Vericel is a leader in advanced therapies for the sports medicine and severe burn care markets. The company markets two cell therapy products in the United States. MACI® (autologous cultured chondrocytes on porcine collagen membrane) is an autologous cellularized scaffold product indicated for the repair of symptomatic, single or multiple full-thickness cartilage defects of the knee with or without bone involvement in adults. Epicel® (cultured epidermal autografts) is a permanent skin replacement for the treatment of patients with deep dermal or full thickness burns greater than or equal to 30% of total body surface area. The company also holds an exclusive license for North American rights to NexoBrid®, a registration-stage biological orphan product for debridement of severe thermal burns. For more information, please visit www.vcel.com.
Epicel® and MACI® are registered trademarks of Vericel Corporation. NexoBrid® is a registered trademark of MediWound Ltd. and is used under license to Vericel Corporation. © 2022 Vericel Corporation. All rights reserved.
About Burn and Reconstructive Centers of America
In 1978 Dr. Joseph M. Still dedicated one hospital bed to burn patients and kickstarted what would become Joseph M. Still (JMS) Burn Centers Inc. Today, JMS Burn Centers Inc., falls under Burn and Reconstructive Centers of America (BRCA), a national system of burn care providers dedicated to Healing Patients. Healing Families. Healing Lives®. Headquartered at the nation’s largest individual burn center in Augusta, GA, BRCA is the most extensive system of burn care in the United States. BRCA’s physicians and advanced practice providers treat patients of all ages for various injuries, including thermal, chemical and electrical burns, skin and soft tissue disorders, complex wounds and traumatic extremity injuries. Our system offers unsurpassed care that extends beyond the walls of our burn centers, beginning with an initial injury through long-term rehabilitation and reconstructive procedures. For more information, visit BRCA’s website at burncenters.com.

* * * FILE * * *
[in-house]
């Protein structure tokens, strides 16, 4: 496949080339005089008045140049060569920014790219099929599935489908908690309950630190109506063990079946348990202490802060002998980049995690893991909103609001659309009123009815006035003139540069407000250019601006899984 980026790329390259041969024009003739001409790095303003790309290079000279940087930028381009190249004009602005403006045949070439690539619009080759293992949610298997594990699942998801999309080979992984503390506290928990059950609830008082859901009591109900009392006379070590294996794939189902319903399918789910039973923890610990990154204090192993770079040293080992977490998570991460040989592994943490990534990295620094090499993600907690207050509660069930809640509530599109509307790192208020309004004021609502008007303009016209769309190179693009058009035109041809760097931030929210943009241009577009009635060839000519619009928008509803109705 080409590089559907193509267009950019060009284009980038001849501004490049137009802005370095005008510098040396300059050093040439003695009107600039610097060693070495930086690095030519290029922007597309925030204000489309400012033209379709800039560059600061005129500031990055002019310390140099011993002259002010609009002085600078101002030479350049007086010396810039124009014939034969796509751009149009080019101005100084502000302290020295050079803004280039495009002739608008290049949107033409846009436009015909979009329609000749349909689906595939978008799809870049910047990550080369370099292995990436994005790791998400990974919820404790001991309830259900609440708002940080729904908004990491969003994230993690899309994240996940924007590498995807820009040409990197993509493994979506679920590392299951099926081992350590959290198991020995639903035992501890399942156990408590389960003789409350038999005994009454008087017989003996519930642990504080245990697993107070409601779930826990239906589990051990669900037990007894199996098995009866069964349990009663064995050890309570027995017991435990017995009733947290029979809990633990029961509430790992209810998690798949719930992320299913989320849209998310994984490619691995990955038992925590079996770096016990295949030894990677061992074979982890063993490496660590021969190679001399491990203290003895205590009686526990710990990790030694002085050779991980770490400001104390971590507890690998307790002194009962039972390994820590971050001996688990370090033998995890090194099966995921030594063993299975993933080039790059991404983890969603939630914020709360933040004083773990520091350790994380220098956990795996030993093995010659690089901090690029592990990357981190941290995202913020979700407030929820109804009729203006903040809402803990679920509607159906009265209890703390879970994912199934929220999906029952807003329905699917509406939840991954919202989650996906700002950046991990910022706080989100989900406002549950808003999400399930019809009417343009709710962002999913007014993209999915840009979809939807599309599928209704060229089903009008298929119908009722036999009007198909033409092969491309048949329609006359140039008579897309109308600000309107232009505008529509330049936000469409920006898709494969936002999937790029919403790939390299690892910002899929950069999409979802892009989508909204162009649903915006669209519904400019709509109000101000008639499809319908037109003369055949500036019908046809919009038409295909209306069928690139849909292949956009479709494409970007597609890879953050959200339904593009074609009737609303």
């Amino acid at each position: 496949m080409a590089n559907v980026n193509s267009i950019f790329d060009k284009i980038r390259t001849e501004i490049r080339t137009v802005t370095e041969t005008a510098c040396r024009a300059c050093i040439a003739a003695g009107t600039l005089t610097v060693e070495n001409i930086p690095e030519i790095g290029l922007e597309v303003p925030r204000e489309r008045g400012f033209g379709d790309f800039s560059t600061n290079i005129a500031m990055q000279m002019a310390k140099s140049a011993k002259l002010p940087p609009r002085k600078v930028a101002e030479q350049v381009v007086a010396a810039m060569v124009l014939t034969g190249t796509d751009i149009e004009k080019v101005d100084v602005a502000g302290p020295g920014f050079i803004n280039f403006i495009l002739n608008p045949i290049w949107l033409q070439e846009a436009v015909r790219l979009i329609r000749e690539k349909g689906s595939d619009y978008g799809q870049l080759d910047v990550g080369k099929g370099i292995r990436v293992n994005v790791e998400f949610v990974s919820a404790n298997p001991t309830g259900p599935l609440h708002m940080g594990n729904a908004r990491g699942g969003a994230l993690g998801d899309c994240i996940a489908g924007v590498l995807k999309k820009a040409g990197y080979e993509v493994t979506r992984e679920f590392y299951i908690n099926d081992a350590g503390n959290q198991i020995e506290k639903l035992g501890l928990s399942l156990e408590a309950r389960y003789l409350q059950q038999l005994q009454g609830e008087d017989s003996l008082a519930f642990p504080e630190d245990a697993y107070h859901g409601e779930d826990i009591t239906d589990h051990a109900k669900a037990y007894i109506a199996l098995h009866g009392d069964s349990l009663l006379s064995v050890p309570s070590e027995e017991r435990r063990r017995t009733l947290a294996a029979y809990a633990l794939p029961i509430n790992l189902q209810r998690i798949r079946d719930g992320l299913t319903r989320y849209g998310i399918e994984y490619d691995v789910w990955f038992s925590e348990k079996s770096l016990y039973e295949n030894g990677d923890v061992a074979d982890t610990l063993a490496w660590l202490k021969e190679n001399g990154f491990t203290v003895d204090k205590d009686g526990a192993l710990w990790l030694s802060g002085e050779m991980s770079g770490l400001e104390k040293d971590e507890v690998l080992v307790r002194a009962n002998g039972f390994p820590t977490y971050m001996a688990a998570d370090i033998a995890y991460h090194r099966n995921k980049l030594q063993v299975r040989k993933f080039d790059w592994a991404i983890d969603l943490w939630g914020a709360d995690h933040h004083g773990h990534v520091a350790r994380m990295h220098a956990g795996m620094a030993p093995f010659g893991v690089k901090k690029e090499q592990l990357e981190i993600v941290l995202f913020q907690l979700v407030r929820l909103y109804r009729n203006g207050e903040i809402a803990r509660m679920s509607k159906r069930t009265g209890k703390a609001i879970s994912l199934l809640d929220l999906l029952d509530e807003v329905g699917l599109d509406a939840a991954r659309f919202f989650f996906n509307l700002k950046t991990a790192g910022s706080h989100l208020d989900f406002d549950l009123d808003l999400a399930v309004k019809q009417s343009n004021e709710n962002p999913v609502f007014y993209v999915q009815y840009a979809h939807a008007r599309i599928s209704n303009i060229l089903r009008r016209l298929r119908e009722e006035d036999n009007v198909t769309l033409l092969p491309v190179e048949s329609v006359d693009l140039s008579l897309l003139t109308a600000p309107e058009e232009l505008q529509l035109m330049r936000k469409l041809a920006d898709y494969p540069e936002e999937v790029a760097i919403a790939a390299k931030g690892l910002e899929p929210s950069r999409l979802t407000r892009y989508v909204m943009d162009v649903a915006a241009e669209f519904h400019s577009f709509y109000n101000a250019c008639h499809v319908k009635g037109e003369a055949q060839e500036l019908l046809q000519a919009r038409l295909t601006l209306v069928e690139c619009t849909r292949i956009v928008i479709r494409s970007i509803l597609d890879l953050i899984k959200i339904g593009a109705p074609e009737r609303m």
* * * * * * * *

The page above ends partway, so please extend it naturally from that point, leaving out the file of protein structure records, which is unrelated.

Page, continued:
+1 (734) 418-4411
- Osler T, Glance LG, Hosmer DW. Simplified estimates of the probability of death after burn injuries: extending and updating the baux score. J Trauma. 2010 Mar;68(3):690-7. doi: 10.1097/TA.0b013e3181c453b3. PMID: 20038856.